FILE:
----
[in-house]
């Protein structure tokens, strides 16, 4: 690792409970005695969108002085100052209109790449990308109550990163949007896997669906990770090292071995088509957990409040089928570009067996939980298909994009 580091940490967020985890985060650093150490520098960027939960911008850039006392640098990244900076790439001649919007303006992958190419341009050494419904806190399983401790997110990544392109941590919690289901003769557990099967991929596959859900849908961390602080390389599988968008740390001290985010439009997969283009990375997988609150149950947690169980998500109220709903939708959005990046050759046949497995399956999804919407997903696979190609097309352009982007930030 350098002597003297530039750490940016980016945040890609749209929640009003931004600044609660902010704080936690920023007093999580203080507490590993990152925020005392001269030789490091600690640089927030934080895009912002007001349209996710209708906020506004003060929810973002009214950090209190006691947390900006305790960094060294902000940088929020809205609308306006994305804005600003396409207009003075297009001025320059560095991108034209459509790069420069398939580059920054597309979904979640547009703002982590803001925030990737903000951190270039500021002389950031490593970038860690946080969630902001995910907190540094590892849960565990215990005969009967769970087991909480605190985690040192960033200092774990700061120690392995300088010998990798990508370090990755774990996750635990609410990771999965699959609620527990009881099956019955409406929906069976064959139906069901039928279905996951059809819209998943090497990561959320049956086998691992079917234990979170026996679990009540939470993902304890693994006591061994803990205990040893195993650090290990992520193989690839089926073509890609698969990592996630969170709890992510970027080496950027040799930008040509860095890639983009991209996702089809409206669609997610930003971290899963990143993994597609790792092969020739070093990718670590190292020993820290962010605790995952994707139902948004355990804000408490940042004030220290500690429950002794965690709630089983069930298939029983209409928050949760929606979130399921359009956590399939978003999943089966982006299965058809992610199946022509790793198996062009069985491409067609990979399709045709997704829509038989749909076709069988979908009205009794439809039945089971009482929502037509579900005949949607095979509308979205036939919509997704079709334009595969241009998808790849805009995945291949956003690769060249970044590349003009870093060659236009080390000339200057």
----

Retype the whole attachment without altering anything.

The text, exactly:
[in-house]
């Protein structure tokens, strides 16, 4: 690792409970005695969108002085100052209109790449990308109550990163949007896997669906990770090292071995088509957990409040089928570009067996939980298909994009 580091940490967020985890985060650093150490520098960027939960911008850039006392640098990244900076790439001649919007303006992958190419341009050494419904806190399983401790997110990544392109941590919690289901003769557990099967991929596959859900849908961390602080390389599988968008740390001290985010439009997969283009990375997988609150149950947690169980998500109220709903939708959005990046050759046949497995399956999804919407997903696979190609097309352009982007930030 350098002597003297530039750490940016980016945040890609749209929640009003931004600044609660902010704080936690920023007093999580203080507490590993990152925020005392001269030789490091600690640089927030934080895009912002007001349209996710209708906020506004003060929810973002009214950090209190006691947390900006305790960094060294902000940088929020809205609308306006994305804005600003396409207009003075297009001025320059560095991108034209459509790069420069398939580059920054597309979904979640547009703002982590803001925030990737903000951190270039500021002389950031490593970038860690946080969630902001995910907190540094590892849960565990215990005969009967769970087991909480605190985690040192960033200092774990700061120690392995300088010998990798990508370090990755774990996750635990609410990771999965699959609620527990009881099956019955409406929906069976064959139906069901039928279905996951059809819209998943090497990561959320049956086998691992079917234990979170026996679990009540939470993902304890693994006591061994803990205990040893195993650090290990992520193989690839089926073509890609698969990592996630969170709890992510970027080496950027040799930008040509860095890639983009991209996702089809409206669609997610930003971290899963990143993994597609790792092969020739070093990718670590190292020993820290962010605790995952994707139902948004355990804000408490940042004030220290500690429950002794965690709630089983069930298939029983209409928050949760929606979130399921359009956590399939978003999943089966982006299965058809992610199946022509790793198996062009069985491409067609990979399709045709997704829509038989749909076709069988979908009205009794439809039945089971009482929502037509579900005949949607095979509308979205036939919509997704079709334009595969241009998808790849805009995945291949956003690769060249970044590349003009870093060659236009080390000339200057």